Positive and negative AIT trials: What makes the difference?
Allergen immunotherapy has proven to be efficacious in allergic rhinitis and asthma. However, results from randomised clinical trials may vary substantially. Clinical trials may unexpectedly fail. The purpose of this review is to discuss the possible factors that may contribute to a successful or unsuccessful study.
Descriptive review exploring the possible causes of negative outcomes in allergen immunotherapy trials.
A series of factors may lead to negative results. Among of these are underpowering of the study, low allergen content in tested extracts, insufficient allergen exposure during monitoring and recruitment of inappropriate patients. In addition, the choice of the primary endpoint may be critical.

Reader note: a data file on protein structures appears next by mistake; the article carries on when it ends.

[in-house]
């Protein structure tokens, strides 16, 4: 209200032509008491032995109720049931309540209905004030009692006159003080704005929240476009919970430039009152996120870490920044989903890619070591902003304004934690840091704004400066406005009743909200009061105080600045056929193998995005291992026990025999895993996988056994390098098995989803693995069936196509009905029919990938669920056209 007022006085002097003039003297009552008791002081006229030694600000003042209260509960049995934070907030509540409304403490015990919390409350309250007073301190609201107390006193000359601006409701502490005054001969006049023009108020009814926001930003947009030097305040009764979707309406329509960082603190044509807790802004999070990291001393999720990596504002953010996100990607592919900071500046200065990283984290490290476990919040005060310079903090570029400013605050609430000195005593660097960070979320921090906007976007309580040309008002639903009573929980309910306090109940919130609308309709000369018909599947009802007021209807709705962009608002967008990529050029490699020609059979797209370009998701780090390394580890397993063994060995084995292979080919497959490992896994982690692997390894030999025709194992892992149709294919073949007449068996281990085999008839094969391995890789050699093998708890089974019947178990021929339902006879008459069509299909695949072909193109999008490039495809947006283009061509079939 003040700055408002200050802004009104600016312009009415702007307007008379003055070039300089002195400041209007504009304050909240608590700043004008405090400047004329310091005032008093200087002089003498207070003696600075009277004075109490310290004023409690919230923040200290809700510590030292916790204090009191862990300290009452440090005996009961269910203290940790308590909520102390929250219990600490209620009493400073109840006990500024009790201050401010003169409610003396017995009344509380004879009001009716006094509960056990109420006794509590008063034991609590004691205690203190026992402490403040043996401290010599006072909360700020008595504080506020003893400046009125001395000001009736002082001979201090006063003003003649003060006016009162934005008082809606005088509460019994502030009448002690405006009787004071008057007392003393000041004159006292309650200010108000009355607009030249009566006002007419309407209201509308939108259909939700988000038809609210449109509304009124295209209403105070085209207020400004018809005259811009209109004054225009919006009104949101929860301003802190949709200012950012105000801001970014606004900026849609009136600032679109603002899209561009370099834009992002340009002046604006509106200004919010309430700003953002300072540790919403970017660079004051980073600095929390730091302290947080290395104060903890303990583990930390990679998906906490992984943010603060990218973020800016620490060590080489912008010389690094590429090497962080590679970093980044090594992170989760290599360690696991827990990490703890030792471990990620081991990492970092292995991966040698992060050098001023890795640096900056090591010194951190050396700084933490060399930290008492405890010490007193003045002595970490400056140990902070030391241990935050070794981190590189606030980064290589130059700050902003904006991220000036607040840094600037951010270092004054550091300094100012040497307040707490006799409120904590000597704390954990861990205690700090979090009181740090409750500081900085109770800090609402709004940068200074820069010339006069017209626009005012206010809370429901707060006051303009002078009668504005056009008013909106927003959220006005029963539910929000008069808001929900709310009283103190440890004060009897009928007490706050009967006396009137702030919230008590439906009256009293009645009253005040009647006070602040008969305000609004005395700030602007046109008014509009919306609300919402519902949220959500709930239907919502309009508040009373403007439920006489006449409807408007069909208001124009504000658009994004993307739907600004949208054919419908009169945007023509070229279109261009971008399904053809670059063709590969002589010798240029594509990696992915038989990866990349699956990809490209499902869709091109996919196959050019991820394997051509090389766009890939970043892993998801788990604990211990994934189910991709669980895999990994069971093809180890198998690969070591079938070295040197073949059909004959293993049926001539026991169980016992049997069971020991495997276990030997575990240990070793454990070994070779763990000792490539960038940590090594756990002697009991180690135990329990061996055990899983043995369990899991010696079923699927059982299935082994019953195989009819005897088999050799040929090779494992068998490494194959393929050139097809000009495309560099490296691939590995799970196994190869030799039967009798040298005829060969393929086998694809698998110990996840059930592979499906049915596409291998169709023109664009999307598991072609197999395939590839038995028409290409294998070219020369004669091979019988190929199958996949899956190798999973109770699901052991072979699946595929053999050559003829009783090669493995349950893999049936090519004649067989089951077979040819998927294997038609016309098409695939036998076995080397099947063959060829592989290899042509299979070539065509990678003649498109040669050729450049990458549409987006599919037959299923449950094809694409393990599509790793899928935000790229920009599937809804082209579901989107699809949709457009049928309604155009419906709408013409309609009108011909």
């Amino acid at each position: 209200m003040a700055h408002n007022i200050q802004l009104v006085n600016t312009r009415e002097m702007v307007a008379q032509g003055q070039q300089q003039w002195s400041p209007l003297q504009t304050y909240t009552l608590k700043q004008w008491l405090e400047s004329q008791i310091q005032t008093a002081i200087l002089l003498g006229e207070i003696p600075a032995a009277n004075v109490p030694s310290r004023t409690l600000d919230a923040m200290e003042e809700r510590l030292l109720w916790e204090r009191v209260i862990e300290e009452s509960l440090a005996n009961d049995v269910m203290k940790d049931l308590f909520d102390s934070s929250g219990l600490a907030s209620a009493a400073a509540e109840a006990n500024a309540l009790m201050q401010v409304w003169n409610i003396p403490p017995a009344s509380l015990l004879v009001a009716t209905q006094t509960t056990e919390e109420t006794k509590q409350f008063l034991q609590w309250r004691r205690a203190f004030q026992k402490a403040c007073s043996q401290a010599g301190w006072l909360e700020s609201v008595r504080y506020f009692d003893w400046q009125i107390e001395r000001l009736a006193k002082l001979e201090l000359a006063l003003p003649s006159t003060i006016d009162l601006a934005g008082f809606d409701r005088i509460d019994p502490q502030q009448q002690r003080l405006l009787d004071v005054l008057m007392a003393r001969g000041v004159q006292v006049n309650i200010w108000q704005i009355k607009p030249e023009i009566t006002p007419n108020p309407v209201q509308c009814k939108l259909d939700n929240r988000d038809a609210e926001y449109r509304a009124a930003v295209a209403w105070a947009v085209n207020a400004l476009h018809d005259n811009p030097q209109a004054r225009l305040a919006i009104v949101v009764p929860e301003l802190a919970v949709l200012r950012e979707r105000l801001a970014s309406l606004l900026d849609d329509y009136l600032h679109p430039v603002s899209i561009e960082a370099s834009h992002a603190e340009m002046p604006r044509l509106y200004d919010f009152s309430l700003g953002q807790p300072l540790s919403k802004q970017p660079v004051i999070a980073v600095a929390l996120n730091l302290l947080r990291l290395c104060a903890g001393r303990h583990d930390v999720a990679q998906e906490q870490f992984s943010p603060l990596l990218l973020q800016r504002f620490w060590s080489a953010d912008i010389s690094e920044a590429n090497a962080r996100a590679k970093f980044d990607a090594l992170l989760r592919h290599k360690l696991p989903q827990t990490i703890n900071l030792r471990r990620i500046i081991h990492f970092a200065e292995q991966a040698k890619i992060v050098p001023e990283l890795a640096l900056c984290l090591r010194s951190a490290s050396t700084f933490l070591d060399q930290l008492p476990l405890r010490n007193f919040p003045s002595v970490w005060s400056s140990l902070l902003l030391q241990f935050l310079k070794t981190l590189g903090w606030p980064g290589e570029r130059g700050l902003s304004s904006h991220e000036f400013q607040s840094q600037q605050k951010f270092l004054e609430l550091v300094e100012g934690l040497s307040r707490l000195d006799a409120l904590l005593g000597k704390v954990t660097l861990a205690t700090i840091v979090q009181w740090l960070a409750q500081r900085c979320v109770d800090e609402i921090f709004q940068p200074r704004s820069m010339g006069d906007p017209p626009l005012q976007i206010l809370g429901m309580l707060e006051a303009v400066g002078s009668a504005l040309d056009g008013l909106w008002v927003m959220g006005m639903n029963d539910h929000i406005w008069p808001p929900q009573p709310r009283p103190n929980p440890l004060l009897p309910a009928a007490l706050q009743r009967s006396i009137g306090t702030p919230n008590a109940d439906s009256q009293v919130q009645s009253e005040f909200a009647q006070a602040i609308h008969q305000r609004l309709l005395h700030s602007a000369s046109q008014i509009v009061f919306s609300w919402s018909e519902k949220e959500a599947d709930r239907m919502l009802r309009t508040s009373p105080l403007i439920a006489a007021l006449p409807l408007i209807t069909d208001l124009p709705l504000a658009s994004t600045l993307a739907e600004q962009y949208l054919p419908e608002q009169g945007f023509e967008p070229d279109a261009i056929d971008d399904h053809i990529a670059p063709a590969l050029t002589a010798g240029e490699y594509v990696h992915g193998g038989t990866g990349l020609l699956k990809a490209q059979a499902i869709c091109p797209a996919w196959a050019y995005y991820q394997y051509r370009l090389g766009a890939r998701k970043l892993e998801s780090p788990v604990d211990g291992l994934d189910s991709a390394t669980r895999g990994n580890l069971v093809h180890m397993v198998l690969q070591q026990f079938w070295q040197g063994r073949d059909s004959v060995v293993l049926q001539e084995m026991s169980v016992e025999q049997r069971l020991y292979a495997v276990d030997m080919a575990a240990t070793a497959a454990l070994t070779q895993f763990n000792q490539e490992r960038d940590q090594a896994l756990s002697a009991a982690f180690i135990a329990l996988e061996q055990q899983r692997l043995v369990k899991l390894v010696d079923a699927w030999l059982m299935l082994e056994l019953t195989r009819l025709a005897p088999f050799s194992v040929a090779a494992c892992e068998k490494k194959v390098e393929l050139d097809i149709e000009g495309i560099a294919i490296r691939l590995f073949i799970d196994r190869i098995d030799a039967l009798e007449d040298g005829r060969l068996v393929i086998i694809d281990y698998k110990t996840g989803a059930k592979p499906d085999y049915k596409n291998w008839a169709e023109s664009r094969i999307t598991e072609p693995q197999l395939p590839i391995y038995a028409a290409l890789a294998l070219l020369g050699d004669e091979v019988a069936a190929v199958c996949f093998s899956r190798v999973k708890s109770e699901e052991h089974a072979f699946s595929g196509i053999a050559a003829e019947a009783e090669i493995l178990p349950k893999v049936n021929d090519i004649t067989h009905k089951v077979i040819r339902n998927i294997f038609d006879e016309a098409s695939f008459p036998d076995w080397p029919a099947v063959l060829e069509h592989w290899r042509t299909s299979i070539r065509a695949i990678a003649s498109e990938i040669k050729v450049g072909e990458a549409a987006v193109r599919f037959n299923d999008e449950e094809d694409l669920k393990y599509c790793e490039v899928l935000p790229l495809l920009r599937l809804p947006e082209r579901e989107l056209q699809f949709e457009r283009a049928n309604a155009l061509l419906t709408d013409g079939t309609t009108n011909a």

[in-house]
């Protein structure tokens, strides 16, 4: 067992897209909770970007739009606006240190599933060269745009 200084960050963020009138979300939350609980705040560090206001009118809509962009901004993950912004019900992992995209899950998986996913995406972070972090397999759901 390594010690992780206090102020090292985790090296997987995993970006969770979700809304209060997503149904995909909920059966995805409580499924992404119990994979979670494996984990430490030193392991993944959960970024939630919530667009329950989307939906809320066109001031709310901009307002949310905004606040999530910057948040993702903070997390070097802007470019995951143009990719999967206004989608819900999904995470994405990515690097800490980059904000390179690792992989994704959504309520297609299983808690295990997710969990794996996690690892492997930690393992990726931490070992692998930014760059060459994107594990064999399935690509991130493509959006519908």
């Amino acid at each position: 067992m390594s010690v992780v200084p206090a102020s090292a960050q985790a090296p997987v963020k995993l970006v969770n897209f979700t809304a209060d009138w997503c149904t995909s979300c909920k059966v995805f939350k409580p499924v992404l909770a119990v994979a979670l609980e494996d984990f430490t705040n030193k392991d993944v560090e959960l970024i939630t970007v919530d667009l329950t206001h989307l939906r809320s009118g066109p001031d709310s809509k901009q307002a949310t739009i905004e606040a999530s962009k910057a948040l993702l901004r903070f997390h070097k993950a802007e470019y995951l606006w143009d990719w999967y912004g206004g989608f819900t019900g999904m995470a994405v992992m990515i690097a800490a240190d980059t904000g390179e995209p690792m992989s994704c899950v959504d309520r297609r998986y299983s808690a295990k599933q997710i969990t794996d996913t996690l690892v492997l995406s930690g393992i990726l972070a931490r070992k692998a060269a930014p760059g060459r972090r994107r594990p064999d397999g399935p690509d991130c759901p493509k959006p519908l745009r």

A clinical trial aims to evaluate the efficacy of an agent. However, studies with potential effective compounds may fail because of methodical issues. Sometimes, they are the cause of discrepancies between successful phase II and unsuccessful phase III trials. To understand more about failure of studies, investigators and editors should be encouraged to publish negative trials.
Schlüsselwörterallergen immunotherapy randomised clinical trial endpoints negative study phase II trial phase III trial
Consolidated standards of reporting trials
Grass SLIT tablet asthma prevention
House dust mite
Preventive allergy treatment
Randomised clinical trial
Randomised controlled trial
Total combined symptom score
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